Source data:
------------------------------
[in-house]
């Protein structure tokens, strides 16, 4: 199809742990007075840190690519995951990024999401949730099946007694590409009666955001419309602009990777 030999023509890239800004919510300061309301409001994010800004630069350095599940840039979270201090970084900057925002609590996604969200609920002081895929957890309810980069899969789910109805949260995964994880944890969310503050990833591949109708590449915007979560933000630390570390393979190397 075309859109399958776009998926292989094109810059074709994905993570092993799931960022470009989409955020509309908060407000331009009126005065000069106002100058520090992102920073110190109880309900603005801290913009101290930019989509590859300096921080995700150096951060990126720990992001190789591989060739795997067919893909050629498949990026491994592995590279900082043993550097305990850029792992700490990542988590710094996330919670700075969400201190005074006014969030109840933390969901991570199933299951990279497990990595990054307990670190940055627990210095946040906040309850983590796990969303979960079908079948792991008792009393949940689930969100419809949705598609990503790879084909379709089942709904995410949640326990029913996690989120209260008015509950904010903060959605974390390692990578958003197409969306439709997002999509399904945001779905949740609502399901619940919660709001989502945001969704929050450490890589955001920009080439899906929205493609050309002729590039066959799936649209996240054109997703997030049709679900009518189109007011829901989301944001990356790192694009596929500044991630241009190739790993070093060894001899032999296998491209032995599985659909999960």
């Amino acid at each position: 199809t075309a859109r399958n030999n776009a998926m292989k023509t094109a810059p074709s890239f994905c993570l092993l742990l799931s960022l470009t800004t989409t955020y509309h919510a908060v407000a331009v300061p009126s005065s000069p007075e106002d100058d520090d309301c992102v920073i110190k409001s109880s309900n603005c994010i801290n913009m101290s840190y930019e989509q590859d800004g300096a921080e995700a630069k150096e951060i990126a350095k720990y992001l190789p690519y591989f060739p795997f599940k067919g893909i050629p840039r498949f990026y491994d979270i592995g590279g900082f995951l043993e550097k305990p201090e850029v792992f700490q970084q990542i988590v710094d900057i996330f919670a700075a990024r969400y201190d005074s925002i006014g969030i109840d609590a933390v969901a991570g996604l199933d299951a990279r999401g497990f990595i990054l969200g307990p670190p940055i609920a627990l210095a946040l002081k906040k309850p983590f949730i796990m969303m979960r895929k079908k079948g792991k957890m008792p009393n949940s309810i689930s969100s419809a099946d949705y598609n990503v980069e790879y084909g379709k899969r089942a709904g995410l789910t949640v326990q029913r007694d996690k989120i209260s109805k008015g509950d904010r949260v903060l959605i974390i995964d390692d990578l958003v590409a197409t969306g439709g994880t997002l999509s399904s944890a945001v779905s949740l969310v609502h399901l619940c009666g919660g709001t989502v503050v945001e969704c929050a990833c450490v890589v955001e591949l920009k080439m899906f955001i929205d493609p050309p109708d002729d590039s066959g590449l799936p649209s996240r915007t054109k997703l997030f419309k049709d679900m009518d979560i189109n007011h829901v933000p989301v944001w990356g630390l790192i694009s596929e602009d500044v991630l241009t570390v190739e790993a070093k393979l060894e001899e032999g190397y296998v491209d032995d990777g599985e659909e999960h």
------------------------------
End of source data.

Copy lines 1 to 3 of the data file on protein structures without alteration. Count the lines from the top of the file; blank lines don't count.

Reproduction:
[in-house]
């Protein structure tokens, strides 16, 4: 199809742990007075840190690519995951990024999401949730099946007694590409009666955001419309602009990777 030999023509890239800004919510300061309301409001994010800004630069350095599940840039979270201090970084900057925002609590996604969200609920002081895929957890309810980069899969789910109805949260995964994880944890969310503050990833591949109708590449915007979560933000630390570390393979190397 075309859109399958776009998926292989094109810059074709994905993570092993799931960022470009989409955020509309908060407000331009009126005065000069106002100058520090992102920073110190109880309900603005801290913009101290930019989509590859300096921080995700150096951060990126720990992001190789591989060739795997067919893909050629498949990026491994592995590279900082043993550097305990850029792992700490990542988590710094996330919670700075969400201190005074006014969030109840933390969901991570199933299951990279497990990595990054307990670190940055627990210095946040906040309850983590796990969303979960079908079948792991008792009393949940689930969100419809949705598609990503790879084909379709089942709904995410949640326990029913996690989120209260008015509950904010903060959605974390390692990578958003197409969306439709997002999509399904945001779905949740609502399901619940919660709001989502945001969704929050450490890589955001920009080439899906929205493609050309002729590039066959799936649209996240054109997703997030049709679900009518189109007011829901989301944001990356790192694009596929500044991630241009190739790993070093060894001899032999296998491209032995599985659909999960």
């Amino acid at each position: 199809t075309a859109r399958n030999n776009a998926m292989k023509t094109a810059p074709s890239f994905c993570l092993l742990l799931s960022l470009t800004t989409t955020y509309h919510a908060v407000a331009v300061p009126s005065s000069p007075e106002d100058d520090d309301c992102v920073i110190k409001s109880s309900n603005c994010i801290n913009m101290s840190y930019e989509q590859d800004g300096a921080e995700a630069k150096e951060i990126a350095k720990y992001l190789p690519y591989f060739p795997f599940k067919g893909i050629p840039r498949f990026y491994d979270i592995g590279g900082f995951l043993e550097k305990p201090e850029v792992f700490q970084q990542i988590v710094d900057i996330f919670a700075a990024r969400y201190d005074s925002i006014g969030i109840d609590a933390v969901a991570g996604l199933d299951a990279r999401g497990f990595i990054l969200g307990p670190p940055i609920a627990l210095a946040l002081k906040k309850p983590f949730i796990m969303m979960r895929k079908k079948g792991k957890m008792p009393n949940s309810i689930s969100s419809a099946d949705y598609n990503v980069e790879y084909g379709k899969r089942a709904g995410l789910t949640v326990q029913r007694d996690k989120i209260s109805k008015g509950d904010r949260v903060l959605i974390i995964d390692d990578l958003v590409a197409t969306g439709g994880t997002l999509s399904s944890a945001v779905s949740l969310v609502h399901l619940c009666g919660g709001t989502v503050v945001e969704c929050a990833c450490v890589v955001e591949l920009k080439m899906f955001i929205d493609p050309p109708d002729d590039s066959g590449l799936p649209s996240r915007t054109k997703l997030f419309k049709d679900m009518d979560i189109n007011h829901v933000p989301v944001w990356g630390l790192i694009s596929e602009d500044v991630l241009t570390v190739e790993a070093k393979l060894e001899e032999g190397y296998v491209d032995d990777g599985e659909e999960h």